The Writing Life of: Paul McCusker
This week on ‘The Writing Life of:‘ I am thrilled to be interviewing author Paul McCusker. Paul will be sharing with us detail of his writing life, telling us all about his latest book ‘The Body Under the Bridge‘, which was released on 20th November 2015 and answering a few fun questions too. This post contains affiliate links.
Paul McCusker is the creative content director for Focus on the Family. He has been a writer of fiction, nonfiction, and drama since 1979.
His work includes over forty published novels, full-length plays, dramatic sketch collections, and song lyrics. For the Adventures in Odyssey series alone, he has written over 200 half-hour radio episodes, eighteen novels, and two screenplays for the best-selling animated videos.
He has dramatized many classics for Focus on the Family Radio Theatre, including A Christmas Carol and Jan Karon’s At Home in Mitford. He also wrote and directed the Peabody Award–winning Bonhoeffer: The Cost of Freedom and created the highly acclaimed Father Gilbert Mysteries series.
Paul lives in Colorado Springs, Colorado, with his wife, Elizabeth, and their two children.
1) Do you remember the moment you decided that you would like to become a writer?
I wanted to be a writer going back as far as I can remember – not thinking of it as a career, but as something I really liked to do. Only later when I was headed for college and had to make career-type decisions did I begin to think of it with any intentionality.
2) How did you go about following your dream?
First, I wrote as often – and in as many styles – as I could. I read a lot of novels, watched movies, went to plays, explored lyrics. Anything that inspired me. I grabbed opportunities to write whenever they came up.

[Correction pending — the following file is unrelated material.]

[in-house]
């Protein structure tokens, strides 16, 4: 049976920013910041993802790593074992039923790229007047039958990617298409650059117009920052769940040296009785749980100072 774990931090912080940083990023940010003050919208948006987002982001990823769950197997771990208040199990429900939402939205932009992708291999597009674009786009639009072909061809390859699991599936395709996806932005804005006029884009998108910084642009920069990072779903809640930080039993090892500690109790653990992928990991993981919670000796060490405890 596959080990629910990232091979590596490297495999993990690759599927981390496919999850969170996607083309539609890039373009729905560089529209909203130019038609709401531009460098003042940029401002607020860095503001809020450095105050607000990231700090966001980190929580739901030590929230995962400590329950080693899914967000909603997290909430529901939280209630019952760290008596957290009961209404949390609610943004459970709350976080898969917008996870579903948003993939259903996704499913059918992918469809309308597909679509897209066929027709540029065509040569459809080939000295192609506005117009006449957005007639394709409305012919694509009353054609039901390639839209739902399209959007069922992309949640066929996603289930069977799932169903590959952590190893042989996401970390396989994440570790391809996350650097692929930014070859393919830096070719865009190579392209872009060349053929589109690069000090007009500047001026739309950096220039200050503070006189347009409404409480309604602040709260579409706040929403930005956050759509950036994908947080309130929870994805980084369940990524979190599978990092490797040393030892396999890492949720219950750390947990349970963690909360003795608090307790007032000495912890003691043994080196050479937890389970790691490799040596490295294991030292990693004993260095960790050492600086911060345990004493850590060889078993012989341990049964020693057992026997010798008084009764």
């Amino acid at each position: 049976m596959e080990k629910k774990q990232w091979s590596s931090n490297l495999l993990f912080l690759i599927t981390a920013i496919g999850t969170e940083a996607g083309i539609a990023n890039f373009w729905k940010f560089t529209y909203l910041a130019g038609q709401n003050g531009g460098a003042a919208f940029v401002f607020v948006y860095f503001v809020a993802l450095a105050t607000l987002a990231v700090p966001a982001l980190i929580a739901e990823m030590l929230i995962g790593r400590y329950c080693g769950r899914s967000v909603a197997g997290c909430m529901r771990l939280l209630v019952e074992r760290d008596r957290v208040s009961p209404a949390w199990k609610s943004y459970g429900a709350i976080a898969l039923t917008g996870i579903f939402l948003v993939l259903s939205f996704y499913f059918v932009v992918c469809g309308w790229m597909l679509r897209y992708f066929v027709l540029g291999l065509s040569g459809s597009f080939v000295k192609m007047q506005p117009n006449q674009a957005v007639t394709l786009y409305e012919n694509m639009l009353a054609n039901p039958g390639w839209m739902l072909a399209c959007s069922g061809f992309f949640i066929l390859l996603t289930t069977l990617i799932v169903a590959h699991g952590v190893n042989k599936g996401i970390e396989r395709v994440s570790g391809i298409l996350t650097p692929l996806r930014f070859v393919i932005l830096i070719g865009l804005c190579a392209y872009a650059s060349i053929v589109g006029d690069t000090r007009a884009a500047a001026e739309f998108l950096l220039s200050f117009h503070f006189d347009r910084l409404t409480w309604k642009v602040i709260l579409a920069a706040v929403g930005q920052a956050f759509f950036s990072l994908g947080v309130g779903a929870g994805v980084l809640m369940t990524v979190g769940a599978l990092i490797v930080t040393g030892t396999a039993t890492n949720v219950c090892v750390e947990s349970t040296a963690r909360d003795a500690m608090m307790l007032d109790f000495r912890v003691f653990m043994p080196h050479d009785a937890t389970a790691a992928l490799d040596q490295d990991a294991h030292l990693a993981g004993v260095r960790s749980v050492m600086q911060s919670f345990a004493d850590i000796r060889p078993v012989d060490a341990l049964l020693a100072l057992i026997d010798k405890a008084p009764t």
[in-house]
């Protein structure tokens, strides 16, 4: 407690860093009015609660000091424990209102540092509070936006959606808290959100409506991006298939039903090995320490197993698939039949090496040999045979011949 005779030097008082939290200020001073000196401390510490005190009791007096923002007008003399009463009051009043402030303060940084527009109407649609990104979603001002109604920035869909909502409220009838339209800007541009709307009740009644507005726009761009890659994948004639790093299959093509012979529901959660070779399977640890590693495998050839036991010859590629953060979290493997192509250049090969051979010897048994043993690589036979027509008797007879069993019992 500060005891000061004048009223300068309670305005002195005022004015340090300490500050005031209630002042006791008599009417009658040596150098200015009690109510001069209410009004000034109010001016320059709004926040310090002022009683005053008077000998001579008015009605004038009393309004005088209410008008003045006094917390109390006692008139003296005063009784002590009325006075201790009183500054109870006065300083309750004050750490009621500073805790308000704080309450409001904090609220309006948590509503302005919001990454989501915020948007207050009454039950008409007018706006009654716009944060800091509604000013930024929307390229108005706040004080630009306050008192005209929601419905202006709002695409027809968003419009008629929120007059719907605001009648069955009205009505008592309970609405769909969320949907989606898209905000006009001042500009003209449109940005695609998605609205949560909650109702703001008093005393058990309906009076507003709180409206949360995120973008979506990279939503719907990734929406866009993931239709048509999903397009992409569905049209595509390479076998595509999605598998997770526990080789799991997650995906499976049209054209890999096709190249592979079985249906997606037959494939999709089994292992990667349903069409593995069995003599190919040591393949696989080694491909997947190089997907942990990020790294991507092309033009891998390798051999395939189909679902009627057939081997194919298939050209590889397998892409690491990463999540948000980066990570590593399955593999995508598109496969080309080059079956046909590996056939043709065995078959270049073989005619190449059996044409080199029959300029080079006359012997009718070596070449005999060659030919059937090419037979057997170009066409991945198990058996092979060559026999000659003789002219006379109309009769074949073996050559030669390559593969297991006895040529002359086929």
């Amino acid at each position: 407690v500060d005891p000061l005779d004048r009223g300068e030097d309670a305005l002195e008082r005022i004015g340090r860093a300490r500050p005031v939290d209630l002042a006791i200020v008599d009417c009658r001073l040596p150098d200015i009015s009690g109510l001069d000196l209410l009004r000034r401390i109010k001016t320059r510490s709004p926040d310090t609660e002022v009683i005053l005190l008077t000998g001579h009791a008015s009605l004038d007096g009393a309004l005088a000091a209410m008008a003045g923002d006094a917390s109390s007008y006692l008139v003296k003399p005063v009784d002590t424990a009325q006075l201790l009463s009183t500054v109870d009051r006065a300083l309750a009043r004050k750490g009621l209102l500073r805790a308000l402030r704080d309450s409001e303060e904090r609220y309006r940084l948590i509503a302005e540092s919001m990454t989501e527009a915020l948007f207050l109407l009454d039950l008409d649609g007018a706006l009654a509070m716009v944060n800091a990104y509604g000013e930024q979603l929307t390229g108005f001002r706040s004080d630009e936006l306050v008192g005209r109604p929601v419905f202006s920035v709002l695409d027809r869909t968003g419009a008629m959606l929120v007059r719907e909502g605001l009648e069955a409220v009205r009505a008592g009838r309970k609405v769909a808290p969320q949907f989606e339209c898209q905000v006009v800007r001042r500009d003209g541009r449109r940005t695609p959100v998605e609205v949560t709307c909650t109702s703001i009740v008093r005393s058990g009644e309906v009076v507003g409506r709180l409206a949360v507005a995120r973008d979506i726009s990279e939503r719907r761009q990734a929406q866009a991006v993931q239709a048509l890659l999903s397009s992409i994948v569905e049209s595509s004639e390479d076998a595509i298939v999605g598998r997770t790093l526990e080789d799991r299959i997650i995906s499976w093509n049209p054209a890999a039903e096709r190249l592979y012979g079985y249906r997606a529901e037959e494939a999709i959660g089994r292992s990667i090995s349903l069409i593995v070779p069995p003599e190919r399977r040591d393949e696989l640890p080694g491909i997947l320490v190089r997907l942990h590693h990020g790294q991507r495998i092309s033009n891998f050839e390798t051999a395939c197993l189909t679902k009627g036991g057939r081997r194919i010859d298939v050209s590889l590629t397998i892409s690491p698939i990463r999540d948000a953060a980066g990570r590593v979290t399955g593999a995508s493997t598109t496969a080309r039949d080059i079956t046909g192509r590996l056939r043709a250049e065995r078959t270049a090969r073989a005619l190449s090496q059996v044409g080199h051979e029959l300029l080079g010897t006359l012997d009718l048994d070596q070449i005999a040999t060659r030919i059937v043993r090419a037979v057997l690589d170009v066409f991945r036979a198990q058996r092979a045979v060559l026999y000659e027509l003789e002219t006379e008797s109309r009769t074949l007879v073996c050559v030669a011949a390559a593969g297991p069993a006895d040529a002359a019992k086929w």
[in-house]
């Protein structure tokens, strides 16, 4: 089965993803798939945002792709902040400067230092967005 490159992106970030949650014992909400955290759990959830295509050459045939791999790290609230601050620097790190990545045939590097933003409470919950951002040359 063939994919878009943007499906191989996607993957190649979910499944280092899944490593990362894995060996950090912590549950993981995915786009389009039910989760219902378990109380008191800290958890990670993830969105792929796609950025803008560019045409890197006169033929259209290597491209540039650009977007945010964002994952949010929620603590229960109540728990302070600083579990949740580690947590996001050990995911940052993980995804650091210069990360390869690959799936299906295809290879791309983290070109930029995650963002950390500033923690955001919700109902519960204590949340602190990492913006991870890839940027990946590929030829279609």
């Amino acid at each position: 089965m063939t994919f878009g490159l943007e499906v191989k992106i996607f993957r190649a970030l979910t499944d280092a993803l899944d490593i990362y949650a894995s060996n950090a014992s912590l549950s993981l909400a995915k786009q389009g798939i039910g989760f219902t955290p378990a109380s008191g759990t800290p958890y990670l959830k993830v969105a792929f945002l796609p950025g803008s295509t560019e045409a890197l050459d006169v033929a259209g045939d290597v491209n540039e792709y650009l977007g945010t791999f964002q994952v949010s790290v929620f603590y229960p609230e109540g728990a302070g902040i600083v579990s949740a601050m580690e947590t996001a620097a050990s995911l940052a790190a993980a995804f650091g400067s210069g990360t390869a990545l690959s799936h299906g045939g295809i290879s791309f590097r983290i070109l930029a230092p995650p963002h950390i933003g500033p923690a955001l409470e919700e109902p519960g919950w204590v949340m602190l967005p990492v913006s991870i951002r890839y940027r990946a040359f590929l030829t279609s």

I majored in Journalism in college, believing it was a sensible way to make writing a job. (I thought about English, but was afraid I’d become the cliched teacher with a manuscript sitting in my desk.)
3) Is there a particular author that inspires you?
I’ve enjoyed enjoy a variety of authors – from Charles Dickens and Mark Twain, to GK Chesterton, JRR Tolkien to CS Lewis, Eric Ambler, John Buchan, Graham Greene, Alan Furst, Stephen King, Dean Koontz, Dashiell Hammett, Ross MacDonald, P.D. James, Michael Connelly and Ian Rankin, to name only a few.
4) What is your average writing day like? Do you have any strange writing habits?
Unlike a lot of writers who need to be locked away quiet somewhere, I enjoy writing in cafes. I enjoy the energy and stimulation of people around me going about their business.
5) Do you write Longhand, Type writer, Computer?
Years ago, I did one or two manuscripts in long hand. I learned to type when I was 14, so I relied on typewriters mostly – until 1985 when I bought my first computer. Everything is written on computer now.
6) From all your books, do you have a favourite character?
My favourite characters tend to be the ones I’m writing at the moment. Though, admittedly, I did a novel called “The Mill House” – where Father Gilbert appears as a cameo – and I enjoyed writing for those characters a lot.
7) Do you plot your books completely before hand or do you let your imagination flow whilst in the writing process?
I plot out the stories so I’ll know – and my publisher is assured – that I know what I’m doing. But the outline often changes as I write, because of problems I hadn’t anticipated or ideas that come up along the way. I never want the outline to dictate or limit where the story may go creatively.
Concerning your latest book:
Author – Paul McCusker
Publisher – Lion Fiction
Pages – 320
Release Date – 20th November 2015
Format – ebook, paperback